Limit the image size to fit the average display, i.e., pixels,  (suggested: 800X600, or smaller)

and the density (suggested: 72 dpi) to shorten the download time and save everybody's bandwidth. 

 

Thank you in advance. 


Edited by Alder Logs, 24 October 2015 - 11:16 AM.

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#5 riseabovethought

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Posted 24 October 2015 - 12:29 PM

Beautiful! :meditate:


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#6 pharmer

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Posted 24 October 2015 - 07:46 PM

this is  salvaged from a color photo gone waaaaaaay wrong. has a Mt. Doom kind of look to it. Somewhere south and west of Gunnison on Highway 50 in Colorado, maybe near Cimmaron

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  • crater resized.jpg

Edited by pharmer, 24 October 2015 - 07:48 PM.

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#7 Skywatcher

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Posted 24 October 2015 - 08:56 PM

this is  salvaged from a color photo gone waaaaaaay wrong. has a Mt. Doom kind of look to it.

I actually really like this picture pharmer. Definitely shows a story, a geologically tortured mountain from time past. So for the sake of education, would you share what went wrong with the original, and what you did to create a better image in Black and white?

 

As usual, I find it hard to restrain myself when I see a picture that draws me in. This is your image with a few filter adjustments, and some play with the lighting.

 

post-126525-0-44672100-1445738200.jpg

 

pharmer crater filtered.jpg


Edited by Skywatcher, 24 October 2015 - 08:57 PM.

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#8 pharmer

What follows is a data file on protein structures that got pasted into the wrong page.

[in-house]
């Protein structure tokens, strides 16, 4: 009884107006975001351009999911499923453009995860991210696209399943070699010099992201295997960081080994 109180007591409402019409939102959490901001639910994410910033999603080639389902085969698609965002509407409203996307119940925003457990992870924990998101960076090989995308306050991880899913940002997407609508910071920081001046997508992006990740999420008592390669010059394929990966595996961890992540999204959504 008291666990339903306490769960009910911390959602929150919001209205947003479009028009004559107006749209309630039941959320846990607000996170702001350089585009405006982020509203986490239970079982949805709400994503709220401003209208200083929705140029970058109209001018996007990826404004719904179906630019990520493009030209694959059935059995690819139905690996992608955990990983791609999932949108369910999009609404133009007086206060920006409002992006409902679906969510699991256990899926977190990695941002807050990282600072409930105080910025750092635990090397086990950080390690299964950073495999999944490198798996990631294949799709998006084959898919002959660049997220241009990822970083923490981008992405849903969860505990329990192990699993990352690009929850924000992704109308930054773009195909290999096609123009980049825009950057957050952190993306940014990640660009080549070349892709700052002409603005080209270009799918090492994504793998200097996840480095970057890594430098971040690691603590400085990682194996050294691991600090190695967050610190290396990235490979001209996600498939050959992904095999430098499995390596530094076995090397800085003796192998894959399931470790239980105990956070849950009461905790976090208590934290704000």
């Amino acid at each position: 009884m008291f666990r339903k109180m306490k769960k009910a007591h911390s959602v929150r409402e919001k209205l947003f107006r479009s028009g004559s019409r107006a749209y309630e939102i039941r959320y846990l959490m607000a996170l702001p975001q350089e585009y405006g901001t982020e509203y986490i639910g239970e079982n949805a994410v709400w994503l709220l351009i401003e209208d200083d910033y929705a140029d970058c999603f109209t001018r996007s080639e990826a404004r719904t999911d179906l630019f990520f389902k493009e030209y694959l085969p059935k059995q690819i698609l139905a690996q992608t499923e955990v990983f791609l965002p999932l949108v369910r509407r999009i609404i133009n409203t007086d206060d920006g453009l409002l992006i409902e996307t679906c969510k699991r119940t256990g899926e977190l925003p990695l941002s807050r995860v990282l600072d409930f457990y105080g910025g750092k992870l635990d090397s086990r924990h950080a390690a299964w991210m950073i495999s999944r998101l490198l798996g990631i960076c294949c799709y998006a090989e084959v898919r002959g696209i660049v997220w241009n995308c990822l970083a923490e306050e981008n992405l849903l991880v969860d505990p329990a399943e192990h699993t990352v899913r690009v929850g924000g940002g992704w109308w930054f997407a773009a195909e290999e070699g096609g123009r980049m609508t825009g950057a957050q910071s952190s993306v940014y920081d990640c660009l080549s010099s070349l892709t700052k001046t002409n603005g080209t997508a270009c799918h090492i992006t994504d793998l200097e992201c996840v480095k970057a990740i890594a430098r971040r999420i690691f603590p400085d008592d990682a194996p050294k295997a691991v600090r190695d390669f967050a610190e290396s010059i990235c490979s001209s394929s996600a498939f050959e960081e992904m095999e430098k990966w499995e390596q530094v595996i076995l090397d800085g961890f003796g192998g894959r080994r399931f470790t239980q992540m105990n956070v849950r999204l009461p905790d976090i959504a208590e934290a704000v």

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Posted 25 October 2015 - 02:42 AM

When I got home from the Colorado trip, one week at the peek of fall color there, almost every image was somehow "wrong" based on what I was expecting them to look like. Many had an indistinct almost blurry look in the fine details. It was crushing, given I'd coughed up a lot of money and spent a whole lot more time than just that week getting ready and making travel arrangements, etc. Nevermind and credit card nightmare at the beginning and a travel nightmare on the way home.....

 

Ultimately the problem with the pics, I think, was that I had made a setting in the camera to take double exposures of an image - one a little high and one a little low ( this is called bracketing). I should have unselected this setting when I'd completed the shots I wanted to take but just plain forgot and took almost every shot of the trip with this setting on. Combine this setting with some wind and you get some motion in your pic you most definitely do no want. Imagine every leaf on a tree having moved a quarter inch during the two exposures. This did something weird to the metering as well and the exposures were often wrong.

 

So, lesson learned. Always reset the camera to some minimal default condition at the end of each photo, or each group of photos intended to have the same look.